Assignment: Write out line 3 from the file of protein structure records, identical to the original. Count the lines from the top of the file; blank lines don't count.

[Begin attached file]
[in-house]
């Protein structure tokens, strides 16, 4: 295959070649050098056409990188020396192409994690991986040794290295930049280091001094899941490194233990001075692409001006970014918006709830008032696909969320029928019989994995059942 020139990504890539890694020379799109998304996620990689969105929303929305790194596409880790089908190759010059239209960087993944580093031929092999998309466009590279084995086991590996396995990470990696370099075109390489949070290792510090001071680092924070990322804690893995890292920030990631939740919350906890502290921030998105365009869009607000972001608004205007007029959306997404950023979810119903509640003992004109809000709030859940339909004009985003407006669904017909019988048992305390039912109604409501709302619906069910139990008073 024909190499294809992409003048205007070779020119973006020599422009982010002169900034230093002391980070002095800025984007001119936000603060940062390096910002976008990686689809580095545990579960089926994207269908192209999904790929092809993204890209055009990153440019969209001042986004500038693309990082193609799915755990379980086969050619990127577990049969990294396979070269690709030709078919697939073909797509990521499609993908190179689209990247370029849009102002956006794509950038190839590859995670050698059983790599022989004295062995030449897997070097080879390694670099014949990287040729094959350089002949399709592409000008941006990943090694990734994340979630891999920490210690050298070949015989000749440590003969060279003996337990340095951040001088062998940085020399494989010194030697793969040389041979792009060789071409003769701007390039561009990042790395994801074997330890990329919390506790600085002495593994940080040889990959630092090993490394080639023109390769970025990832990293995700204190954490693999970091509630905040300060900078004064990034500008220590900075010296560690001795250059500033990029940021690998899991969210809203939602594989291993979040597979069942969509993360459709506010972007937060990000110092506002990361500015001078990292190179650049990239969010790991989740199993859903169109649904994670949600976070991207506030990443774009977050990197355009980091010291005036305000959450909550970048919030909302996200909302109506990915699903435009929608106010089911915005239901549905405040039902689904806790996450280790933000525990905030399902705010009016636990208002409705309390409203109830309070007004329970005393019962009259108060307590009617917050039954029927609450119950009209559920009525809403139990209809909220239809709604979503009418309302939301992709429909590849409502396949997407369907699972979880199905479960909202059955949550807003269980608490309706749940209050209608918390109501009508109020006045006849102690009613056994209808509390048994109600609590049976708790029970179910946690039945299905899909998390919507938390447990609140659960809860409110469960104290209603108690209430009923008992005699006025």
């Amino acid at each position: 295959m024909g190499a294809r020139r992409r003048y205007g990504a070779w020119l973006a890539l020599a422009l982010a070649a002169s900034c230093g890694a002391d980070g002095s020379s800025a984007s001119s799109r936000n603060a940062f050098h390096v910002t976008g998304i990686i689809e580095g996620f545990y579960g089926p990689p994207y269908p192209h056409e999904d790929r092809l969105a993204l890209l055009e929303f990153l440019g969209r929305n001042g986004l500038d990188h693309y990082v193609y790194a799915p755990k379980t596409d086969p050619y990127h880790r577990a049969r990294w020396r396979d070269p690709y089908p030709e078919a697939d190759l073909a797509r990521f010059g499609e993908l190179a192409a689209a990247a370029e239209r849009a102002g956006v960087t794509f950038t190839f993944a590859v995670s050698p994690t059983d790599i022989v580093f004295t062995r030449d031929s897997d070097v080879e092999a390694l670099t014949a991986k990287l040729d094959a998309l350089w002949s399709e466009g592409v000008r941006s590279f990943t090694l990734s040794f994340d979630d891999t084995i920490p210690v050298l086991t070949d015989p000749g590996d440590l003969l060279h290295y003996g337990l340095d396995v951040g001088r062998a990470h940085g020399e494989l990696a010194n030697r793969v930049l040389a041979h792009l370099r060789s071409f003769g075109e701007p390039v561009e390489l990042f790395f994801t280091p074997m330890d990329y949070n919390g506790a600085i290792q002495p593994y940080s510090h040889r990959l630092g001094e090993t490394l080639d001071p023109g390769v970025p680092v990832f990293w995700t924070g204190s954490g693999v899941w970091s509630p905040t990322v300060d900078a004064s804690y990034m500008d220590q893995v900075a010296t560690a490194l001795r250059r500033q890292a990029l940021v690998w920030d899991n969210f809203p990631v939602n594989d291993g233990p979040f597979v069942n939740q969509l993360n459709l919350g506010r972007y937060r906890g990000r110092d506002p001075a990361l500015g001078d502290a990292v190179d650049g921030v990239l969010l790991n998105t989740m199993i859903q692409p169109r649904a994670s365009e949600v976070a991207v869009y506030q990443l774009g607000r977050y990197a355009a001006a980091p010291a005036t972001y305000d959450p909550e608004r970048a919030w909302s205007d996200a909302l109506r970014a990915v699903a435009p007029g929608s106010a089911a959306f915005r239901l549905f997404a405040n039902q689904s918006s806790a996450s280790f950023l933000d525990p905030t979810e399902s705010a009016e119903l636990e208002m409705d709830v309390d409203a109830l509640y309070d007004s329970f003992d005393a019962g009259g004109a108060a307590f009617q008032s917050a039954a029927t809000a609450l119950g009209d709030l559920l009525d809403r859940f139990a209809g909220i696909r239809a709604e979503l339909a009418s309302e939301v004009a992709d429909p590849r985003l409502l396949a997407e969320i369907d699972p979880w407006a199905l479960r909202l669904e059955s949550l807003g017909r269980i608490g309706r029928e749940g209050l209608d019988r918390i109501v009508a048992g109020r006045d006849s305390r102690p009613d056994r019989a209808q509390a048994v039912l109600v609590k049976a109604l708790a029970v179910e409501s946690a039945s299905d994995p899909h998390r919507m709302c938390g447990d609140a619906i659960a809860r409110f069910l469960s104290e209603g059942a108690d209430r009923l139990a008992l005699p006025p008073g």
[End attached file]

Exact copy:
């Amino acid at each position: 295959m024909g190499a294809r020139r992409r003048y205007g990504a070779w020119l973006a890539l020599a422009l982010a070649a002169s900034c230093g890694a002391d980070g002095s020379s800025a984007s001119s799109r936000n603060a940062f050098h390096v910002t976008g998304i990686i689809e580095g996620f545990y579960g089926p990689p994207y269908p192209h056409e999904d790929r092809l969105a993204l890209l055009e929303f990153l440019g969209r929305n001042g986004l500038d990188h693309y990082v193609y790194a799915p755990k379980t596409d086969p050619y990127h880790r577990a049969r990294w020396r396979d070269p690709y089908p030709e078919a697939d190759l073909a797509r990521f010059g499609e993908l190179a192409a689209a990247a370029e239209r849009a102002g956006v960087t794509f950038t190839f993944a590859v995670s050698p994690t059983d790599i022989v580093f004295t062995r030449d031929s897997d070097v080879e092999a390694l670099t014949a991986k990287l040729d094959a998309l350089w002949s399709e466009g592409v000008r941006s590279f990943t090694l990734s040794f994340d979630d891999t084995i920490p210690v050298l086991t070949d015989p000749g590996d440590l003969l060279h290295y003996g337990l340095d396995v951040g001088r062998a990470h940085g020399e494989l990696a010194n030697r793969v930049l040389a041979h792009l370099r060789s071409f003769g075109e701007p390039v561009e390489l990042f790395f994801t280091p074997m330890d990329y949070n919390g506790a600085i290792q002495p593994y940080s510090h040889r990959l630092g001094e090993t490394l080639d001071p023109g390769v970025p680092v990832f990293w995700t924070g204190s954490g693999v899941w970091s509630p905040t990322v300060d900078a004064s804690y990034m500008d220590q893995v900075a010296t560690a490194l001795r250059r500033q890292a990029l940021v690998w920030d899991n969210f809203p990631v939602n594989d291993g233990p979040f597979v069942n939740q969509l993360n459709l919350g506010r972007y937060r906890g990000r110092d506002p001075a990361l500015g001078d502290a990292v190179d650049g921030v990239l969010l790991n998105t989740m199993i859903q692409p169109r649904a994670s365009e949600v976070a991207v869009y506030q990443l774009g607000r977050y990197a355009a001006a980091p010291a005036t972001y305000d959450p909550e608004r970048a919030w909302s205007d996200a909302l109506r970014a990915v699903a435009p007029g929608s106010a089911a959306f915005r239901l549905f997404a405040n039902q689904s918006s806790a996450s280790f950023l933000d525990p905030t979810e399902s705010a009016e119903l636990e208002m409705d709830v309390d409203a109830l509640y309070d007004s329970f003992d005393a019962g009259g004109a108060a307590f009617q008032s917050a039954a029927t809000a609450l119950g009209d709030l559920l009525d809403r859940f139990a209809g909220i696909r239809a709604e979503l339909a009418s309302e939301v004009a992709d429909p590849r985003l409502l396949a997407e969320i369907d699972p979880w407006a199905l479960r909202l669904e059955s949550l807003g017909r269980i608490g309706r029928e749940g209050l209608d019988r918390i109501v009508a048992g109020r006045d006849s305390r102690p009613d056994r019989a209808q509390a048994v039912l109600v609590k049976a109604l708790a029970v179910e409501s946690a039945s299905d994995p899909h998390r919507m709302c938390g447990d609140a619906i659960a809860r409110f069910l469960s104290e209603g059942a108690d209430r009923l139990a008992l005699p006025p008073g």